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Belgium Releases Brussels Bombing Suspect Citing Lack of Evidence

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Belgian authorities have released the only living person they had directly linked to the March 22 terrorist attacks on an airport and subway station in Brussels that killed at least 35 people and injured scores more.

The man identified by police as Fayçal C was freed after the clues that lead to his arrest “were not substantiated by the ongoing inquiry,” the Belgian federal prosecutor said in a statement cited by the BBC.

Named in the local media as a freelance journalist, the man whose full name is believed to be Fayçal Cheffou had been charged with being part of a terrorist group, terrorist murder and attempted terrorist murder after he was initially identified by a taxi driver as the third man seen alongside two suicide bombers in surveillance footage from Brussels’ Zaventem airport on the morning of March 22.

Read More: Eyewitness Accounts From Inside Brussels Airport

Two blasts at the airport, followed by an explosion in the Maelbeek Metro station, have now caused the deaths of 35 people, after four victims initially hospitalized died from their injuries, Belgian Health Minister Maggie De Block said Monday, according to the Associated Press. De Block said over the weekend that 101 out of 270 people injured in the attacks were still being treated, including 32 who are in hospital burns units.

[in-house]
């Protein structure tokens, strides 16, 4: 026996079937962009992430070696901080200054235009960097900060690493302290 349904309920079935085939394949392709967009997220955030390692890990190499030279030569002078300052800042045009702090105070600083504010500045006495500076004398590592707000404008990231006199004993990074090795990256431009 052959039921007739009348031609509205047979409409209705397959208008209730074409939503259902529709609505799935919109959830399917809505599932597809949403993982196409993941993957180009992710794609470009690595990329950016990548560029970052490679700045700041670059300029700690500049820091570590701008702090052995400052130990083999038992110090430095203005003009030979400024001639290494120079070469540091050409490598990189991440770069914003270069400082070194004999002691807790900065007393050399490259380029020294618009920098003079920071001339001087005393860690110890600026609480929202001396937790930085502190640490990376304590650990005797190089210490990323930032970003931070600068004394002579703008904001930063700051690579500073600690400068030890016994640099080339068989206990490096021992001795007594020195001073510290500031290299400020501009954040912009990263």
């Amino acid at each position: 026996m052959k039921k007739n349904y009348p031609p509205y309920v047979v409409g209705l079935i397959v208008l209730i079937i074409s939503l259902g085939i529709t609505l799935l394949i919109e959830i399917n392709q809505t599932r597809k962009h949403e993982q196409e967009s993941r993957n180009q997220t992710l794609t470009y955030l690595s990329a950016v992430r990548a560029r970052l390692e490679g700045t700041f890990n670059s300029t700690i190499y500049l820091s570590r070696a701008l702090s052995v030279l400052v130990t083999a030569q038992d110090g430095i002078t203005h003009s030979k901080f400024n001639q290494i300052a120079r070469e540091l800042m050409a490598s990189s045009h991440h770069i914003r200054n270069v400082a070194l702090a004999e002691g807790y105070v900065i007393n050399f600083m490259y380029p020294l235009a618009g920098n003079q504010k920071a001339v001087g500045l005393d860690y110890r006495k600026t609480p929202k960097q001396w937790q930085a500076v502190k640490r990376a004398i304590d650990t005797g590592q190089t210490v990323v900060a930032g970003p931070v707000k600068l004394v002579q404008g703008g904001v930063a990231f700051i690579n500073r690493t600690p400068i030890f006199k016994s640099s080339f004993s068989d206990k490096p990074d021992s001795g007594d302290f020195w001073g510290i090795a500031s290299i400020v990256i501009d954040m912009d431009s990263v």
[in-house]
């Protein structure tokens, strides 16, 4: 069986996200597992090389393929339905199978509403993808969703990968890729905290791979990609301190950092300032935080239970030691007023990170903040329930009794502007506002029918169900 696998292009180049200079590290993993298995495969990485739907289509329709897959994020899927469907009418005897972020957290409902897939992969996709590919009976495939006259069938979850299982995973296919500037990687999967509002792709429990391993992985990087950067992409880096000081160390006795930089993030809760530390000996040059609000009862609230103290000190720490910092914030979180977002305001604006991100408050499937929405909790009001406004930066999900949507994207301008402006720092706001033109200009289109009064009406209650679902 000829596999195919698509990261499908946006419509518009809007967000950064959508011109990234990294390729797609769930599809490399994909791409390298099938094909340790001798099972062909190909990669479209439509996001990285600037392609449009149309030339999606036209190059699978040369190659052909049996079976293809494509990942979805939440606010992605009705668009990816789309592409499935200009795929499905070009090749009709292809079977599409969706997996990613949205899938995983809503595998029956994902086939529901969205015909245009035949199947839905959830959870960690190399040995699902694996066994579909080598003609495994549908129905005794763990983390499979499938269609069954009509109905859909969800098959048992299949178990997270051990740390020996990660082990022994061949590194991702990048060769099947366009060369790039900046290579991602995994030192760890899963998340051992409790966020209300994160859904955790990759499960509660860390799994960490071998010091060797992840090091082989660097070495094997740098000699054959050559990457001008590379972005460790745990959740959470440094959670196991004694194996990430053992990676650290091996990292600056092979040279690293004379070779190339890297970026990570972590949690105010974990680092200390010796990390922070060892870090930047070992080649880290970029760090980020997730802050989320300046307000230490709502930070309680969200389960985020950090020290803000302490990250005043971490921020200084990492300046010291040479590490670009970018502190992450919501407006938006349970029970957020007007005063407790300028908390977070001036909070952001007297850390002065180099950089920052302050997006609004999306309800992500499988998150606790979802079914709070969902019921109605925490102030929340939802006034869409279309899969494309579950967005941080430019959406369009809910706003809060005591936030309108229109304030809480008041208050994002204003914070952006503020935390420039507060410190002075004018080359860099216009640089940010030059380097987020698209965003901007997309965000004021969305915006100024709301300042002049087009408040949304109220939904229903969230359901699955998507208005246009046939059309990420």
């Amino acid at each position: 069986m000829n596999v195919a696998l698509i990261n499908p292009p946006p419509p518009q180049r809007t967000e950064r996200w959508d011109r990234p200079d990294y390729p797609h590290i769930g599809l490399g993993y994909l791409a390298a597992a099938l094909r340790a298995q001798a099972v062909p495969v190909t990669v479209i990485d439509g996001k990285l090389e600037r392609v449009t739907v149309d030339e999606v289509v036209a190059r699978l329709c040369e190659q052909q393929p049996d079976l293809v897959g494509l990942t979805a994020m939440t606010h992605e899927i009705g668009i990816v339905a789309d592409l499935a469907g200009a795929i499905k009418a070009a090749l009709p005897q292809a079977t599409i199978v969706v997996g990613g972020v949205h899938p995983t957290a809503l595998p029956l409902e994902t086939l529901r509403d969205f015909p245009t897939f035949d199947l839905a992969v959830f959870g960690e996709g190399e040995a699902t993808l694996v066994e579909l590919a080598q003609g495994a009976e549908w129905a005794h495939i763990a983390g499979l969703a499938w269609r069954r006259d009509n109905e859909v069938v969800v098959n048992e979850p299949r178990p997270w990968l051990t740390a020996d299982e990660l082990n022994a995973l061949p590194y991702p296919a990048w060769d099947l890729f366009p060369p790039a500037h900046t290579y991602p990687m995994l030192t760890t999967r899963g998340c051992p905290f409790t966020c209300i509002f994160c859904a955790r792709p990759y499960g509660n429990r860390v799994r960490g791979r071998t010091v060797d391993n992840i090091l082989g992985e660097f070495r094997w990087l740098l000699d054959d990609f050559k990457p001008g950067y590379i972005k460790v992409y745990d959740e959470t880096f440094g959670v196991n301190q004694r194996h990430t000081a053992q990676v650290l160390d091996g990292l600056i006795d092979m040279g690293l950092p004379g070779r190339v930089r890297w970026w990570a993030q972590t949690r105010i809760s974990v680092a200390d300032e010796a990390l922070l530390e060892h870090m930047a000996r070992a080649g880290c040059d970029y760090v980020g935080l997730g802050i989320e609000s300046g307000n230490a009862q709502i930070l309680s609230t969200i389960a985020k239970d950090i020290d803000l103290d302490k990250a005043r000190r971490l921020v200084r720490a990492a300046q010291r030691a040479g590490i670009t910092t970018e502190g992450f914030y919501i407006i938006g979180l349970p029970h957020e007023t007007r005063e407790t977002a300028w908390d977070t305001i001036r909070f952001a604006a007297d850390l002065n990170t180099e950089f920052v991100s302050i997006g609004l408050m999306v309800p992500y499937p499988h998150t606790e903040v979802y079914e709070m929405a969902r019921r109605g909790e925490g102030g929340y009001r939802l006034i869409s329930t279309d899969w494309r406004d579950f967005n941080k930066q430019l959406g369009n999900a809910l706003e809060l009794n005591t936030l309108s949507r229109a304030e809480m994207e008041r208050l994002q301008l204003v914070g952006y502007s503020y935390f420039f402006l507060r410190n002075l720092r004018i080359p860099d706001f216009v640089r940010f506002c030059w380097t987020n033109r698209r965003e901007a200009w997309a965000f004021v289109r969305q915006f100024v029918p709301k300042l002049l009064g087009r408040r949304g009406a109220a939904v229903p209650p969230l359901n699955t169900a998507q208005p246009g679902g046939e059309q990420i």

Read More: Brussels Learns to Live in Fear as Manhunts Continue

Despite his release, the charges against Fayçal C reportedly remain. Several other suspects have also been charged but have not been directly linked to the attacks last week. Police have renewed calls for information about the man seen in the airport surveillance footage.

Belgian authorities have come in for harsh criticism for their failure to track the attackers, some of whom were known terrorism suspects believed to have fought with the Islamic State of Iraq and Greater Syria (ISIS) in the Middle East. The extremist group has claimed responsibility for the Brussels attacks, which came just days after Salah Abdeslam, a suspect in the ISIS-claimed assault on Paris in November, was detained in Belgium.


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Write to Simon Lewis at simon_daniel.lewis@timeasia.com